An article by Jimmy Jancovich, a communist born in Egypt and living in Paris, called “The Egyptian Revolution and the National Bourgeoisie” in Communist Review is a short review of Egyptian history in the last two centuries describing how Egypt has had several economic advantages since Napoleon, but has been held back by British and now US imperialism.
Jankovich describes how, after WW1, a delegation of Egyptian nationalists went to Versailles to attend the Peace Coference in 1919 to ask for independence. Not surprisingly the request was refused and the British Protectorate re-imposed, causing massive protests—like the ones we have seen recently—that were brutally suppressed by our “heroes”, the British army. In the course of all this trade unions and a communist party were set up, but both were suppressed. Even so they sprang up again a decade or so later in the 1930s. Jancovic goes on:
It was in this context of repression of the democratic and egalitarian national movement that the Moslem Brotherhood (Ikhwan el-Muslimeen, in Arabic) was formed as part of the reactionary backlash. For all its anti-British rhetoric, it was part of the repression of the national movement. Even its Moslem pretensions are fake. In fact, the Ikhwan’s ideology developed into a copy of Wahabism, to such an extent that, in the mid-1930s, its leader Sheikh Hassan al-Banna was so severely criticised that he stopped preaching religion and concentrated on campaigning on the Palestine issue in support of Husseini, the pro-Nazi leader of the revolt there.
The Wahabi sect, created in what is now Saudi Arabia, was (and is) so retrograde that, from the outset, it was condemned as heretical by all other Moslem trends—and there are a lot of them—be they Sunni or Shi’ite. It only became respectable when its main disciples, the Saudi Arabian and Qatari ruling clans, became rich enough, thanks to oil and US backing, to buy friends and influence people. The financing of the Moslem Brothers began via purely charitable associations in the 1960s and became more openly political in the 1970s.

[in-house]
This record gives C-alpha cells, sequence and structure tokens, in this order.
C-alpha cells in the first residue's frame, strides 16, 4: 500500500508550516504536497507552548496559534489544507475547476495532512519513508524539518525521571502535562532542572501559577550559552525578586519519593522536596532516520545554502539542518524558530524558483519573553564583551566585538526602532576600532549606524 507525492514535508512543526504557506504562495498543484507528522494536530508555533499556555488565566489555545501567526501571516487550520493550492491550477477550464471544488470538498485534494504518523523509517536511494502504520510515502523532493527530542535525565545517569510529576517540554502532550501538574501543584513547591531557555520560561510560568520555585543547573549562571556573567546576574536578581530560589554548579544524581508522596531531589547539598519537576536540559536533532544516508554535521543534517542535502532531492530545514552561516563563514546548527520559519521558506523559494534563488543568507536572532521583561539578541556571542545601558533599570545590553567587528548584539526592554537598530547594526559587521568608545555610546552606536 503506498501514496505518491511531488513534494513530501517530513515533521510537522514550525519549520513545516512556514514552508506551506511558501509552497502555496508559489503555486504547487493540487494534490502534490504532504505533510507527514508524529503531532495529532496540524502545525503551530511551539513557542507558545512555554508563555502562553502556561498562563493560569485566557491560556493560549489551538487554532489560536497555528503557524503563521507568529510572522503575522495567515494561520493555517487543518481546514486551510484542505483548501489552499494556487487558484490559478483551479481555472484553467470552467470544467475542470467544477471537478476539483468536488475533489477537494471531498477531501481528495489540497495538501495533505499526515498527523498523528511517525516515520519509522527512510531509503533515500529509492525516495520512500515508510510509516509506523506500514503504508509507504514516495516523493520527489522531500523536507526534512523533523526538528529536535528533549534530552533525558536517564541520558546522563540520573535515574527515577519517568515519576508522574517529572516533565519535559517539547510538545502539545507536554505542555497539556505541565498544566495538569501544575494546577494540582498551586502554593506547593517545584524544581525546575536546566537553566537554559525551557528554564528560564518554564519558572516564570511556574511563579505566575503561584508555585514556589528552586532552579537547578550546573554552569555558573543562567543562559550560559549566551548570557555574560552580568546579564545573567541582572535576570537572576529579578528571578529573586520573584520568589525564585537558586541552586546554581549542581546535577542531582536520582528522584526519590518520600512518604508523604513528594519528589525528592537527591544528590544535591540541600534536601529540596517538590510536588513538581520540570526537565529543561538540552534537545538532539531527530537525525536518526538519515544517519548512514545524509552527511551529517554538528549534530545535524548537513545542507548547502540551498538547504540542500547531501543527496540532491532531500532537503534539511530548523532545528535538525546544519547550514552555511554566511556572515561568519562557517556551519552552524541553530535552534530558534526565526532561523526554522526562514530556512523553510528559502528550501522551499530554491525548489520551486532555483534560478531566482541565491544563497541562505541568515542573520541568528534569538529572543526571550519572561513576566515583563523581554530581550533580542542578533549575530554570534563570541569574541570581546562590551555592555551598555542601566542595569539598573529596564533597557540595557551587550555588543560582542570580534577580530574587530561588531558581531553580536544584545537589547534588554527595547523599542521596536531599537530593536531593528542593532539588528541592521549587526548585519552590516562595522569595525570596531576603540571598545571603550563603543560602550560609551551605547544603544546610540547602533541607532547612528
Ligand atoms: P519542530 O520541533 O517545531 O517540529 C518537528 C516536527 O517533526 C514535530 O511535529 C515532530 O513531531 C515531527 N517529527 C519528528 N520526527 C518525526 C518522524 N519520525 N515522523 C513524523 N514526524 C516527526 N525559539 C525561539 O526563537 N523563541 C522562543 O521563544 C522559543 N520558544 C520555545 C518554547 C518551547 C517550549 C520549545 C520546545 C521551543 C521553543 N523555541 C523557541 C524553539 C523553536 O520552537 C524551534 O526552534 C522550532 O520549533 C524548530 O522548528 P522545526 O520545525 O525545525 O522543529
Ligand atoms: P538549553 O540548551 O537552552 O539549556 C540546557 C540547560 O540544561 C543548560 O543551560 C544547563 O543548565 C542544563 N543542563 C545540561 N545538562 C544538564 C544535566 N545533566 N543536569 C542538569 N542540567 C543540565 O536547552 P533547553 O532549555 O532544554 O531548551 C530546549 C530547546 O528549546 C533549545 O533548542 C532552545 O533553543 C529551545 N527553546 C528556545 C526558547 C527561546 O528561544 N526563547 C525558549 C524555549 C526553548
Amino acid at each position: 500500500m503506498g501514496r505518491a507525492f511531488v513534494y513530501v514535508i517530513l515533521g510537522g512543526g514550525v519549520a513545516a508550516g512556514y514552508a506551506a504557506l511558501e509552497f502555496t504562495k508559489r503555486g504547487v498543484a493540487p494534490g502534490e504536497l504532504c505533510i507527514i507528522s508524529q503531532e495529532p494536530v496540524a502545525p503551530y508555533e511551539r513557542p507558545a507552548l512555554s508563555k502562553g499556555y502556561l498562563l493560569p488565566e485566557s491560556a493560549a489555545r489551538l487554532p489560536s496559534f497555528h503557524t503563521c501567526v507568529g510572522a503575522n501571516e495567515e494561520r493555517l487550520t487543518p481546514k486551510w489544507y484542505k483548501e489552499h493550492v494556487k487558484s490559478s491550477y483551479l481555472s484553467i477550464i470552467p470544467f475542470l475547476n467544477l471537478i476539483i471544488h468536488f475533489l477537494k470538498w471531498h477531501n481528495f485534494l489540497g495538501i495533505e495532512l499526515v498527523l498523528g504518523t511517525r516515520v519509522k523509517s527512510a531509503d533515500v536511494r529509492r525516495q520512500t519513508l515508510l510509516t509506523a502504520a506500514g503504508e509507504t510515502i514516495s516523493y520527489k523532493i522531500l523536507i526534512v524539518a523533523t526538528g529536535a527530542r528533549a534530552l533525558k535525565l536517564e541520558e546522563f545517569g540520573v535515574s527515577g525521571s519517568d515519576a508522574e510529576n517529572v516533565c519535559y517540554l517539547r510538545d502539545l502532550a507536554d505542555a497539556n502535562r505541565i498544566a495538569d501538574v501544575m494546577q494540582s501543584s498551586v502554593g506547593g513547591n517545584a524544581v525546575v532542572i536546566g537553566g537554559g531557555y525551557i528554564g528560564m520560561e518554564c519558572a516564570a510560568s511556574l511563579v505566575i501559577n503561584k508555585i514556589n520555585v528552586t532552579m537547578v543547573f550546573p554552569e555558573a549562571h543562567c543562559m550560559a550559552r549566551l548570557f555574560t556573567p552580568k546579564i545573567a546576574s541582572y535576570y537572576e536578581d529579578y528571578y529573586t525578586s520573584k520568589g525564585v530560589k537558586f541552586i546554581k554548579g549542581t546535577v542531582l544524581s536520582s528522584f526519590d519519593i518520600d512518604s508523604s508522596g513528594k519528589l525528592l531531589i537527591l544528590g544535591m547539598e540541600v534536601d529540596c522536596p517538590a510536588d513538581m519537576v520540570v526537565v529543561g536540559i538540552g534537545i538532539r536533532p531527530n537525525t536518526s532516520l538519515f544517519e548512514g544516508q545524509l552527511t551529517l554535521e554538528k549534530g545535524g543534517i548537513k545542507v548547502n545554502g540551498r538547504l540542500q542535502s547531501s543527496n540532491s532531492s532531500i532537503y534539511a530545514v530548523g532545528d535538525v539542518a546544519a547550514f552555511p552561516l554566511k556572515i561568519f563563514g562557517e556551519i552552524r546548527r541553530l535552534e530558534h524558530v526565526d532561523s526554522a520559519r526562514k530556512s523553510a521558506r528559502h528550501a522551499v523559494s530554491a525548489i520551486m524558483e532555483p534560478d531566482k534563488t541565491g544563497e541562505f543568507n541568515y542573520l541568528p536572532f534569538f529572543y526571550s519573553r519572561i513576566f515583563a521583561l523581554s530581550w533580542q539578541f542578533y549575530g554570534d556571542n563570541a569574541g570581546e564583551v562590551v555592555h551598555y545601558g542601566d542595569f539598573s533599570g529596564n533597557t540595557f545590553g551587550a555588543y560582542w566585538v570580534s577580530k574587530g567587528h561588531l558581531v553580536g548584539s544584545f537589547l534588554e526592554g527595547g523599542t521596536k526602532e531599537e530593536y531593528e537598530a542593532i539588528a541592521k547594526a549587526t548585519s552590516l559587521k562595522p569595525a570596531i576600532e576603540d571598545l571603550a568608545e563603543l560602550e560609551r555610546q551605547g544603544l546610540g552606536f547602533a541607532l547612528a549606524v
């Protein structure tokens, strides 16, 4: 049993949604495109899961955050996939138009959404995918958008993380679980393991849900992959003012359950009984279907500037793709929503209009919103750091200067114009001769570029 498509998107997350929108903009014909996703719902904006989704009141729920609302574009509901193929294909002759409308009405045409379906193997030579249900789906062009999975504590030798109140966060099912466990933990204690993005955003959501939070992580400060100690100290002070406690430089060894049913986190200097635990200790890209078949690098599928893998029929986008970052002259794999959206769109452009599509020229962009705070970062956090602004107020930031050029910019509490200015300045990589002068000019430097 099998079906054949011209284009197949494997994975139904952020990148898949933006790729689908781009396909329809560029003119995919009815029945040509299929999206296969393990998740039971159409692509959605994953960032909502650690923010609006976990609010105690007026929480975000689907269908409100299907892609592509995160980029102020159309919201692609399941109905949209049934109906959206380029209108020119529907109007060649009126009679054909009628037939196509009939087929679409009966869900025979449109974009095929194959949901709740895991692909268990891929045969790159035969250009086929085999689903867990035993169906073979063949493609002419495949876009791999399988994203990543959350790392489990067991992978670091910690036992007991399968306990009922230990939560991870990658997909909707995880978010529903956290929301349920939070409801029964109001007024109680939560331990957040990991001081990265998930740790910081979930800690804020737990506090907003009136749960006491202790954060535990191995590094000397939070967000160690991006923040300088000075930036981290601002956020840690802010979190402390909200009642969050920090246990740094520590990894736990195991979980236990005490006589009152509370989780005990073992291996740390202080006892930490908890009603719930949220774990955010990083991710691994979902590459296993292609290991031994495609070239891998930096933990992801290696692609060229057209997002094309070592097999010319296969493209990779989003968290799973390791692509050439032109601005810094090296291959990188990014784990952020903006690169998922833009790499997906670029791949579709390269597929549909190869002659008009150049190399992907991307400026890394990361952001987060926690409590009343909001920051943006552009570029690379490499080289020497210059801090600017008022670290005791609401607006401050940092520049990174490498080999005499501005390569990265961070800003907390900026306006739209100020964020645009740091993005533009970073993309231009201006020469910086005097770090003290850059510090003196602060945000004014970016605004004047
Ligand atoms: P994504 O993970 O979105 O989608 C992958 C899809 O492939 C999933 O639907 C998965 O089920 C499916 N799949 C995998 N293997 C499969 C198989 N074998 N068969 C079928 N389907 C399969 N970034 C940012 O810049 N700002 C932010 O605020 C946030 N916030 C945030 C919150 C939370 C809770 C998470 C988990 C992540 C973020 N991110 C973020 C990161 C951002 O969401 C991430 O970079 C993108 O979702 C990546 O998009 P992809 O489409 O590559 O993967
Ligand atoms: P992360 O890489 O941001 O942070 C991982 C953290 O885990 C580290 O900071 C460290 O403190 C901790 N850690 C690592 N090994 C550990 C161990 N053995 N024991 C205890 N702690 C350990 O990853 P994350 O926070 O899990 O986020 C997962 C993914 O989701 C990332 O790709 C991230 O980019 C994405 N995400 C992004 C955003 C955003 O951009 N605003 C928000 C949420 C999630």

This is why I object to the use of the term Islamist or Jihadist to describe these various extreme right-wing terrorist groups. They should be called Wahabists, thus placing the blame where it belongs—at the door of America and its main ally in the region, Saudi Arabia. Al Qaida, et al, were from the start US creations. To call them Islamists is to play their game of pretending that they are the true interpreters of the Islamic religion—and to feed Islamophobia in our own country.
In any case, the Ikhwan was just an extreme rightwing group with a taste for gratuitous violence and assassination, and a habit of doing the monarchy’s dirty work for it, while pretending to be ultra-nationalist. Apart from the Ikhwan’s violence against critics and opponents at local level, it assassinated Prime Minister Nokrashi Pasha, a moderate conservative suspected of links to the more liberal-democratic Wafd (“Delegate”, after the Versailles Independence Delegation) Party. It also organised the Cairo fires in 1952 which provided king Farouk with the excuse he needed to dismiss the Wafdists government and replace it by a more conservative one. It was their attempt to assassinate Nasser in 1954 that almost led to the sect’s extinction and made its leaders flee to Switzerland for asylum—you have to be pretty rich to get accepted as a foreign resident in Switzerland! From there they continue to play their old game in Europe while trying to give it a “modern intellectual” image—for European consumption only.